When you compare that to the estimates (or actuals) of the query plan with normal expected performance, the differences are easy to spot.

enter image description here

Also, the previous two table accesses did not even happen:

enter image description here

enter image description here

enter image description here

You don't see this elimination on the hash join because the build (top) input is inserted into the hash table first. Afterwards zero values are probed in this hash table, returning zero values.

  • 1
    Thank you for the detailed description of the plans, it was very helpful to my understanding of why the problem occured. I will definitely take a look at Sentry One Plan Explorer, it looks very useful! – Martin Bergström Sep 4 at 9:56
  • @MartinBergström That is great to hear, thank you for providing the query plans and providing us with all relevant info we asked about in the comments :). The best thing about the plan explorer is that it is free! It can also work from inside ssms (by right clicking the execution plan and press "view with sentryone plan explorer"). – Randi Vertongen Sep 4 at 10:00
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Without more information we can only take lightly informed stabs in the dark, so you should edit the question to provide a little more. For instance the query plans for that update statement that you have given the timings for, both before and after the index maintenance operations as the plans may differ due to the index stats having been updated (https://www.brentozar.com/pastetheplan/ is useful for this, rather than filling the question with what might be a huge chunk of XML or giving a screen-grab which doesn't include some of the pertinent information the text of the plan contains).

Two very simple points off the bat though:

  1. Has the optimise run definitely completed? If your tests are competing with the IO of long running index rebuilds that will affect the timings.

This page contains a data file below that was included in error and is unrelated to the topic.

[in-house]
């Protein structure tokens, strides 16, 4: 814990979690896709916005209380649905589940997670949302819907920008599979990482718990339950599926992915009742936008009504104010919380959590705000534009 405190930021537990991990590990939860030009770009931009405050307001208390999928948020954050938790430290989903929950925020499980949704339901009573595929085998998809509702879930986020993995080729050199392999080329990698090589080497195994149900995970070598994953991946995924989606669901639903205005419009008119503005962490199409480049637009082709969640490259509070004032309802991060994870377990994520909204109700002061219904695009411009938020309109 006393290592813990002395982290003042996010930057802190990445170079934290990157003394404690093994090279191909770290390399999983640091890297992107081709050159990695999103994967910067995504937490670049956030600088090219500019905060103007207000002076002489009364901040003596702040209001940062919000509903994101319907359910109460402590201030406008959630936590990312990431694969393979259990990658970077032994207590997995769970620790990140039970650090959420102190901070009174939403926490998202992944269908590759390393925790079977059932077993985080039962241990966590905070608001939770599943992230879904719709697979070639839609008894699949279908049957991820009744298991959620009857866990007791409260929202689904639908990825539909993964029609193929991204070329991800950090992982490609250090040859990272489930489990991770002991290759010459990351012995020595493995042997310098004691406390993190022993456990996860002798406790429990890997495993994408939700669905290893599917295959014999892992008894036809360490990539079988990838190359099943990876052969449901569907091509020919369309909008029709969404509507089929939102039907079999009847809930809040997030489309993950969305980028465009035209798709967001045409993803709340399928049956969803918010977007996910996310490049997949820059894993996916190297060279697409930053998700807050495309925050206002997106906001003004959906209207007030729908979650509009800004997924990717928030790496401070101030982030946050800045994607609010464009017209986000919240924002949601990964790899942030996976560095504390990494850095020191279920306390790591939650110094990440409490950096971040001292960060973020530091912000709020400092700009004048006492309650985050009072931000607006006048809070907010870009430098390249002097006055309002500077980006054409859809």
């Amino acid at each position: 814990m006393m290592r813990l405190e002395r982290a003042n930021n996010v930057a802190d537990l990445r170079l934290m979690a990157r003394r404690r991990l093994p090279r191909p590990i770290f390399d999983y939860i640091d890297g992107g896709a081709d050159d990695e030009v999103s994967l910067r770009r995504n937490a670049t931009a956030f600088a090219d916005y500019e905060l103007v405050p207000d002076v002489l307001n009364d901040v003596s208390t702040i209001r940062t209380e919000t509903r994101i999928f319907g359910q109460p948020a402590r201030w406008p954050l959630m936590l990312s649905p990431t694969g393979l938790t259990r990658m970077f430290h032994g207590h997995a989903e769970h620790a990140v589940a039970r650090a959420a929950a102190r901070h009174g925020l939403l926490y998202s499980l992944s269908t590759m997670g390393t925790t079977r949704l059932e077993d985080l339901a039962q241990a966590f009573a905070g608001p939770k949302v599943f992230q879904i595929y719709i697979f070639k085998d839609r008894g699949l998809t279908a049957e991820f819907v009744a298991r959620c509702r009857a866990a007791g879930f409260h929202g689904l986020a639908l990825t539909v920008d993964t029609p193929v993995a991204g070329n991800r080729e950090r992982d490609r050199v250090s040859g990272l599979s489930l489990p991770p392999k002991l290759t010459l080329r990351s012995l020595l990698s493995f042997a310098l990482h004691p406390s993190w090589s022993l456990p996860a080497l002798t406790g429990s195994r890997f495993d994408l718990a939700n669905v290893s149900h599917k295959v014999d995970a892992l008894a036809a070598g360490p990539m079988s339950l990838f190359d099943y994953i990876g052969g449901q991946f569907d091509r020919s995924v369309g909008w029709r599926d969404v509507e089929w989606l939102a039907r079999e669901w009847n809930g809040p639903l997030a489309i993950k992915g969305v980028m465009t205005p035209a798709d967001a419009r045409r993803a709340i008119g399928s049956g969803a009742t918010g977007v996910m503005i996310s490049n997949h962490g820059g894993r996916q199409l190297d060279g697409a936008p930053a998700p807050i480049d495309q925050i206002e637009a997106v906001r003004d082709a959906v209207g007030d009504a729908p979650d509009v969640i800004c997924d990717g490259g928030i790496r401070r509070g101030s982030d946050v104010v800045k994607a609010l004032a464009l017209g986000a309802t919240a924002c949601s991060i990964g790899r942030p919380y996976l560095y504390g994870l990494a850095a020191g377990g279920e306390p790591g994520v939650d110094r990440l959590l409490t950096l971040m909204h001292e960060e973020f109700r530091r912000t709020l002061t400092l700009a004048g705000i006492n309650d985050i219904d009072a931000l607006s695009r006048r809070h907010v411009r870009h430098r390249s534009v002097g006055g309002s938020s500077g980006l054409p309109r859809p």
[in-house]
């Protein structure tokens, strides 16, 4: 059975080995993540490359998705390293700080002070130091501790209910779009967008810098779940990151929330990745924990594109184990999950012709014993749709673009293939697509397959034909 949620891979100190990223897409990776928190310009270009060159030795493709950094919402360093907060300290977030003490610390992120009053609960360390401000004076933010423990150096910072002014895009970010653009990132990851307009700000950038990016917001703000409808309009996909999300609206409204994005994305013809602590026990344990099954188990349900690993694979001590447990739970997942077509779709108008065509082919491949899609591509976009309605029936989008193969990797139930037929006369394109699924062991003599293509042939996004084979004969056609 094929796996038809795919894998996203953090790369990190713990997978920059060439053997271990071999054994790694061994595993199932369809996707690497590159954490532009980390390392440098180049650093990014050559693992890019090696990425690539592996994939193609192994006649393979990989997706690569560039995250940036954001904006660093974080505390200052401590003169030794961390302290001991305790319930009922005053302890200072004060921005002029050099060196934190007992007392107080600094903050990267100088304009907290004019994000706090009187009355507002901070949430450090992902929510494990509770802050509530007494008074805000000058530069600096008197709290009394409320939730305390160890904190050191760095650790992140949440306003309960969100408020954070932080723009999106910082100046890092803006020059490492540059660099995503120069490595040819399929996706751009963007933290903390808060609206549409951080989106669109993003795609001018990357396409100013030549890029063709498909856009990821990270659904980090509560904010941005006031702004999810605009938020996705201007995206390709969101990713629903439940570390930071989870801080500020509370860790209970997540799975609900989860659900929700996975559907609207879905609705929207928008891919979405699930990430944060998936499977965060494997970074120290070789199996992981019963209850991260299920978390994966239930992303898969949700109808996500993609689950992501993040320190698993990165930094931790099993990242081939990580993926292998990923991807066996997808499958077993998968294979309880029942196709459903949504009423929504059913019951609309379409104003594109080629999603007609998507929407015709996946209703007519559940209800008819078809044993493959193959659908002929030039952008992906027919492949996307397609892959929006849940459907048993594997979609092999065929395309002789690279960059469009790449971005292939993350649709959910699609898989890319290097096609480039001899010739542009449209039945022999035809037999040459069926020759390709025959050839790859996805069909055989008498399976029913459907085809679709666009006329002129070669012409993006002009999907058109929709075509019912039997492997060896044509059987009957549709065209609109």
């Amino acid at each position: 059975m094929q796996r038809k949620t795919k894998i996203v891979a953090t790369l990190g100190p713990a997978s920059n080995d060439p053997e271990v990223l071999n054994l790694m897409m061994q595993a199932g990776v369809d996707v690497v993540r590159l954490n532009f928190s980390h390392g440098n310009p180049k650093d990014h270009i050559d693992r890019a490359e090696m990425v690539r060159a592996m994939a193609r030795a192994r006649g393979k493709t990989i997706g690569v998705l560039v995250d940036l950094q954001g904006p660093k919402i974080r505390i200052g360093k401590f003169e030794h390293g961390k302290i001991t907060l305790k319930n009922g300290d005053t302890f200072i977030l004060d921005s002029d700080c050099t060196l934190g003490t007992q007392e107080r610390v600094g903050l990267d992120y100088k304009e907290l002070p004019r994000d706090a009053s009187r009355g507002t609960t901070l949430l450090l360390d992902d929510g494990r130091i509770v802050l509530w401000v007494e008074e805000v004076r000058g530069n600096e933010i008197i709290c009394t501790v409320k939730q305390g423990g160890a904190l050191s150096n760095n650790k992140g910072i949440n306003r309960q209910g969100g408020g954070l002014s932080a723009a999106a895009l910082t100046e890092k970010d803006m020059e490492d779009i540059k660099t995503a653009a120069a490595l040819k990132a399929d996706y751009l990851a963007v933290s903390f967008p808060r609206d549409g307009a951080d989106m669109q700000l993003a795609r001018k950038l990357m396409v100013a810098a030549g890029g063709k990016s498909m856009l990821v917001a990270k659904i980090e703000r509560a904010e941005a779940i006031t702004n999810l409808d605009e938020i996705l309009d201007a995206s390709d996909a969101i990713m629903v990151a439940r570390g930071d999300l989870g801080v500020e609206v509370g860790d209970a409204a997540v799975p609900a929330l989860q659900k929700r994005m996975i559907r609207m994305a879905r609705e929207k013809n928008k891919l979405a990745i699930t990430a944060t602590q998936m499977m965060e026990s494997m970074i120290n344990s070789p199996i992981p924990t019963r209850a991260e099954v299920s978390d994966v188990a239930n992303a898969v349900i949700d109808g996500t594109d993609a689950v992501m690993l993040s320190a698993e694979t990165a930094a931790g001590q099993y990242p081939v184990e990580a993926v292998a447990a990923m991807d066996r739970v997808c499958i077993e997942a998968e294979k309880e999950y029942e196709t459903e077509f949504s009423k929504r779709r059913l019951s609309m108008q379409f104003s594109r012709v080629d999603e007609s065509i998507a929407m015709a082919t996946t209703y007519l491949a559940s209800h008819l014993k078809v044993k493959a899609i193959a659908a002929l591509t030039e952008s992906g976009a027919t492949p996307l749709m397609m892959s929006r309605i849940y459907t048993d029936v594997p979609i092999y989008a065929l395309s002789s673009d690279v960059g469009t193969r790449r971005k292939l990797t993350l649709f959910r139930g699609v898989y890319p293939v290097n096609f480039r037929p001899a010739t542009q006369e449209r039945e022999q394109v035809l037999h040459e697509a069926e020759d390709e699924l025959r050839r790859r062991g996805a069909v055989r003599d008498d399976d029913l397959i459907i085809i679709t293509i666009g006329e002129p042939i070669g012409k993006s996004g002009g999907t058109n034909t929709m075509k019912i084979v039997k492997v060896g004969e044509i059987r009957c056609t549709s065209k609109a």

2. Did you test multiple times? If the update is based on data from a query that considers a lot of data (rather than a simple `UPDATE TheTable SET ThisColumn = 'A Static Value') then it may be that this data is normally in memory but has been flushed out in which the first runs of related queries will be slower than usual due to hitting disk rather than finding the needed pages already in the buffer pool in memory.
  • Thank you for taking the time to reply. I have updated the question with pastetheplan links. The optimise had definitely completed it ran for approx 1hr the day before the problems occured. We did test multiple times, and it actually affected two copies of the database running in two different test environements in the same way. The Update statement was just the simplest example I found, there were numerous other inserts and selects affected – Martin Bergström Sep 3 at 10:05
  • By "multiple times" I was meaning trying the updates multiple times after one instance of the index changes, rather than running the index optimisation script multiple times independently (though that is itself a useful way to verify the result is reproducible). If memory flushing is (or is part of) the issue then the first updates-from-selects will prime the buffer pool so the later ones will potentially be faster due to significantly reduced IO. – David Spillett Sep 3 at 10:13
  • Apologies if my reply was unclear. Yes we tried the updates multiple times. The slowdowns occured on a database used by testers to test the application and the queries and updates where run multiple times during the day without a performance improvement. – Martin Bergström Sep 3 at 10:27